11

I have sometimes run into a situation where I see a root CA certificate which is set to expire sooner than the intermediate CA certificate.

My question is - if you were interested in keeping your intermediate CA active, and needed to update it to reference a newly created root certificate, what about the intermediate CA would need to change? I believe this is the Issuer field, but is this able to be dynamically updated like some SANs are, or do you need to update the intermediate CA certificate as well?

I guess this could also be summarized as - where in a certificate does it point to who you are signed by and what does it look like?

Bonus points for answering where in the handshake process does the certificate chain get presented to the client, and what makes this necessary (I assume it is completely client-directed as some clients do not require the server to present the certificate chain to verify a server cert's legitimacy)?

13

Within SSL/TLS, the server sends its certificate chain systematically to the client (well, unless the client wants to negotiate a cipher suite that uses no certificate at all, but that's pretty rare in practice). See the TLS standard, in particular this diagram, which says it all:

  Client                                               Server

  ClientHello                  -------->
                                                  ServerHello
                                                 Certificate*
                                           ServerKeyExchange*
                                          CertificateRequest*
                               <--------      ServerHelloDone
  Certificate*
  ClientKeyExchange
  CertificateVerify*
  [ChangeCipherSpec]
  Finished                     -------->
                                           [ChangeCipherSpec]
                               <--------             Finished
  Application Data             <------->     Application Data

         Figure 1.  Message flow for a full handshake

For (much) more complete explanations on how SSL/TLS works, read this answer.


Note, though, that while SSL/TLS formally relies on X.509 certificates, the protocol is not irremediably married with X.509. Within the handshake dynamics, the idea is that the server sends its public key to the client within a certificate chain, and then the client somehow uses the server's public key. How the client obtains the server's public key is a bit out of scope; normally, the client does so by decoding and validating the certificate chain sent by the server, but the client is free to "know" the server's public key from any other way that it sees fit. In some dedicated applications (especially embedded systems), the client may contain a hardcoded copy of the server's public key, and just use that, completely disregarding whatever the server sends as "certificate chain".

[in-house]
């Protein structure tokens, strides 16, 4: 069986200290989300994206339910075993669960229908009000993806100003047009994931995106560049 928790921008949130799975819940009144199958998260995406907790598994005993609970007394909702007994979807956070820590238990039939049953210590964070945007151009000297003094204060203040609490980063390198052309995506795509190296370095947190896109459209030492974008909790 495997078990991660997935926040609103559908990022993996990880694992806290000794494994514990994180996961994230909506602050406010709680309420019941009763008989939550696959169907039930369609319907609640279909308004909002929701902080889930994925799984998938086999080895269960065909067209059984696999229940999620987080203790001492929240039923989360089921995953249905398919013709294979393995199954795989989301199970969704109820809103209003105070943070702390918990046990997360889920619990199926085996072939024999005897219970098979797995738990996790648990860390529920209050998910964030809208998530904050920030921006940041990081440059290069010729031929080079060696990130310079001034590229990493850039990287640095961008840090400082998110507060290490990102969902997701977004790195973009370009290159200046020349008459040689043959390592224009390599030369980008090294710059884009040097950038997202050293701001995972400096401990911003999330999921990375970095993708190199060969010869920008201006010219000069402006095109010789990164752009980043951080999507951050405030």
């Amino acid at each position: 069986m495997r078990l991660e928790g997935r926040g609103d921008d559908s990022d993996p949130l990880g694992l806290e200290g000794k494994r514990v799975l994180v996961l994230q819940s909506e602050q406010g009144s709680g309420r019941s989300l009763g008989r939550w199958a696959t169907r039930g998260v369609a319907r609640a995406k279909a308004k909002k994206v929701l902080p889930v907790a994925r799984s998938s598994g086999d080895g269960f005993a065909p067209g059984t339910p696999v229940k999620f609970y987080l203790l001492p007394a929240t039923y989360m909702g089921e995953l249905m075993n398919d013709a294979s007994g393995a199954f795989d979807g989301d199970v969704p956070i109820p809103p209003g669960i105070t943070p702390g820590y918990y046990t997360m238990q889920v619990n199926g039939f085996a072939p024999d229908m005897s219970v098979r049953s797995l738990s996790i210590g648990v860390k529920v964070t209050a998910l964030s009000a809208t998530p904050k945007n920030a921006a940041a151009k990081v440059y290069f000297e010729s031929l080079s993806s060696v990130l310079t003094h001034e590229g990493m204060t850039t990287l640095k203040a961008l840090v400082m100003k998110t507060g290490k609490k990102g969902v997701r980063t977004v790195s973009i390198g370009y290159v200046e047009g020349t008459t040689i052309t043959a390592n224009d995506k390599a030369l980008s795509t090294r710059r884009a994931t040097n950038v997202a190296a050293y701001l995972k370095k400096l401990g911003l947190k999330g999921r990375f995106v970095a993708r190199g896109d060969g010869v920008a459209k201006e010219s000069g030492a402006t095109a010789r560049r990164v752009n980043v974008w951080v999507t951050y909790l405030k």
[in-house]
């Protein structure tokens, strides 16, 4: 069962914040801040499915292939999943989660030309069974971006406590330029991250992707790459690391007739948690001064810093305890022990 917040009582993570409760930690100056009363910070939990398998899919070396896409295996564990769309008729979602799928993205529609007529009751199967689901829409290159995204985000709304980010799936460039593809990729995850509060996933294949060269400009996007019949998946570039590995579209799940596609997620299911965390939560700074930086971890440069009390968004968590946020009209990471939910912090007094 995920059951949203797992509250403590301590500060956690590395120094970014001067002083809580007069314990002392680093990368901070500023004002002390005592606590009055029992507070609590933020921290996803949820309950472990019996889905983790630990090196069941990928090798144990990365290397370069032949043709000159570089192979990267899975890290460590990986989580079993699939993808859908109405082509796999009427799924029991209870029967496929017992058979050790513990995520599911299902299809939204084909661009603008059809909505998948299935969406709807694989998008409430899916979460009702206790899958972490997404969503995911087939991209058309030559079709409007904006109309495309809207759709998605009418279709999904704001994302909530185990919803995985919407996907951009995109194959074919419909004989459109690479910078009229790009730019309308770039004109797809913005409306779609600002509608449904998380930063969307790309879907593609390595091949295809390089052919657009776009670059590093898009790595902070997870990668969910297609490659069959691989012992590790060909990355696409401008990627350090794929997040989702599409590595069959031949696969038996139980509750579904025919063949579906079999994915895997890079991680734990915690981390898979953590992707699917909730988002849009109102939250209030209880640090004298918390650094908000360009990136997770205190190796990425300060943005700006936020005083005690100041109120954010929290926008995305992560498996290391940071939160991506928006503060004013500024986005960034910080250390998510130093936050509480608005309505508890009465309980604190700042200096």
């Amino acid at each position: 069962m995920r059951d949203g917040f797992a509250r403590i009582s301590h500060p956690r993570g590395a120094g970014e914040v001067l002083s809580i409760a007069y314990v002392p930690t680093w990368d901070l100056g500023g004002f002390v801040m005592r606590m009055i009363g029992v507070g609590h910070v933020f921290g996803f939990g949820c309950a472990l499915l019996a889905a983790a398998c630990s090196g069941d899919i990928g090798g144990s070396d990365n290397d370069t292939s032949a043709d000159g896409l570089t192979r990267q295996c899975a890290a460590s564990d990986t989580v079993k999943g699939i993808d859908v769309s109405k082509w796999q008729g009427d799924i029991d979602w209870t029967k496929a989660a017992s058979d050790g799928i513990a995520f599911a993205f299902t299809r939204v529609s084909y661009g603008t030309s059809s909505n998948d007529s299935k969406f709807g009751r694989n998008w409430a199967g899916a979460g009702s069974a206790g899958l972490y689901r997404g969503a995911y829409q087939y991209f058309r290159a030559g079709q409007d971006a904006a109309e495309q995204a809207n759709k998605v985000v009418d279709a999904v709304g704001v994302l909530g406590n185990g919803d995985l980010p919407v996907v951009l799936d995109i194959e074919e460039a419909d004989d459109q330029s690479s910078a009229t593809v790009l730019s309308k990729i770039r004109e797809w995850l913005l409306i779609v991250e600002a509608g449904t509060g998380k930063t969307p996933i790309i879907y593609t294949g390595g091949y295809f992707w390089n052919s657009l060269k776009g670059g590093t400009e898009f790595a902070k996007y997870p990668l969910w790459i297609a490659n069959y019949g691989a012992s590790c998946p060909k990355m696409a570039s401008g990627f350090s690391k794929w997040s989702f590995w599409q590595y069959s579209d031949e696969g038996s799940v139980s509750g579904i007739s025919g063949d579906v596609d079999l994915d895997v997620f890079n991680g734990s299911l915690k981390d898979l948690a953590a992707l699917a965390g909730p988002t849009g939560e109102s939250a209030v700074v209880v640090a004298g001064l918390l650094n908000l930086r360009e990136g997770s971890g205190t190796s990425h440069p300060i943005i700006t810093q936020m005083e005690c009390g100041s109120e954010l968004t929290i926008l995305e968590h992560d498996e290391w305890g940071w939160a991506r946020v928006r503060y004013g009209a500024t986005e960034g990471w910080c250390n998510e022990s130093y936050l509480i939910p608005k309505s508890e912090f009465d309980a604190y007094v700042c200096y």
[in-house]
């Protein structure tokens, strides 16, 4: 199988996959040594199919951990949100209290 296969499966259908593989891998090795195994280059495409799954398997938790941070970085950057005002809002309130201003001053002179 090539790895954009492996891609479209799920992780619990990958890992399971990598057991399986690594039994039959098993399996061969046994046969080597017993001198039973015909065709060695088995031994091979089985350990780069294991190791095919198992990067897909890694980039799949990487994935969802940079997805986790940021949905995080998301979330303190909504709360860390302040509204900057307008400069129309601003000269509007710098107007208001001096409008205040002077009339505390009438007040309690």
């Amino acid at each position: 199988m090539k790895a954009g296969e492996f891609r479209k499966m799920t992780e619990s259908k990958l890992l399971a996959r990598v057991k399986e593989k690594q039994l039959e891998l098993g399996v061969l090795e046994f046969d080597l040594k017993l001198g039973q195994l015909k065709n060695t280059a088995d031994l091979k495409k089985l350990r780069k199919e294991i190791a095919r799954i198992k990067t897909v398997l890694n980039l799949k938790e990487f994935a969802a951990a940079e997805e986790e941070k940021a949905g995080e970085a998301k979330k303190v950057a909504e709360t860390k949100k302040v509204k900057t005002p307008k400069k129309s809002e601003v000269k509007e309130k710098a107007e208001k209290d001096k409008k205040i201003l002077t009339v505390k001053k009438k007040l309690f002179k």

Moreover, the "certificate chain", from the point of view of SSL/TLS, is a sequence of opaque blobs, such that the total length does not exceed 16 megabytes. While these blobs are normally encoded X.509 certificates, they may be something else, as long as the client agrees (and a client who ignores the server certificate chain will, by definition, agree to anything). There is even a formally defined RFC for using OpenPGP keys instead of X.509 certificates in SSL/TLS.

IF the certificate chain follows the usual rules (X.509 certificates, that the client validate), then the X.509 rules apply. The complete X.509 path validation algorithm is a work of the Devil to confuse and corrupt good men's minds. However, as a simple summary, an issued certificate (your "intermediate CA certificate") matches its issuer (in your case, the root) through the two following properties, which must all be fulfilled:

  • The subjectDN field in the issuer (root) must be equal to the issuerDN field in the issued (intermediate CA). Thanks to the multitude of possible encodings and Byzantine Unicode rules for case matching, actual "equality" of names is a potentially complex notion.

  • A certificate is signed; the signature on the issued certificate must be verifiable with regards to the issuer's public key.

Therefore, if you want to keep the intermediate CA certificate unchanged, then, at the very least, the new root will need to use the exact same name as the old one, and also the exact same key pair. If you change either (or both), then you will need to reissue a new certificate for the intermediate CA.

The same principles apply down the chain: if you change the intermediate CA certificate, then you might still keep end-entity certificates unchanged (the certificates previously issued by the intermediate CA), if (and only if) the new intermediate CA certificate still contains the same intermediate CA name and intermediate CA public key.

3

There is actually very little in the TLS specification itself about certificate verification. The TLS specification is sufficiently flexible to allow for types of authentication other than X.509 certificates, such as OpenPGP certificates or Kerberos.